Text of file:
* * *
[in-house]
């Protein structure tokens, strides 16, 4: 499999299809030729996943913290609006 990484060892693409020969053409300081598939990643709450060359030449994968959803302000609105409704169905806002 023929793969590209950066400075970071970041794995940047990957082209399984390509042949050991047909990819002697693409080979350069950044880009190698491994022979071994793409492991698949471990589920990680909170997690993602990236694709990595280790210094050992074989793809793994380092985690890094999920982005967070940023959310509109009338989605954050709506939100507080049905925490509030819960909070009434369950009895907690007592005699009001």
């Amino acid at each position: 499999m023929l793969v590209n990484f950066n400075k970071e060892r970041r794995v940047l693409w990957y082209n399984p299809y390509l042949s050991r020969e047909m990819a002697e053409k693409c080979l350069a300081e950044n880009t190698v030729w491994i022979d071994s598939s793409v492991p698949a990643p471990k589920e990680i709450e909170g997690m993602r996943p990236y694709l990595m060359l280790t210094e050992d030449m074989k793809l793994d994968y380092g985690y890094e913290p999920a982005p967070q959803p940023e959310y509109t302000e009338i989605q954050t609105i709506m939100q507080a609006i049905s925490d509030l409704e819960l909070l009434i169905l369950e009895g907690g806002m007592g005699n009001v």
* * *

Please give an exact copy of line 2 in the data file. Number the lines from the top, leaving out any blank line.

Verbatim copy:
């Protein structure tokens, strides 16, 4: 499999299809030729996943913290609006 990484060892693409020969053409300081598939990643709450060359030449994968959803302000609105409704169905806002 023929793969590209950066400075970071970041794995940047990957082209399984390509042949050991047909990819002697693409080979350069950044880009190698491994022979071994793409492991698949471990589920990680909170997690993602990236694709990595280790210094050992074989793809793994380092985690890094999920982005967070940023959310509109009338989605954050709506939100507080049905925490509030819960909070009434369950009895907690007592005699009001």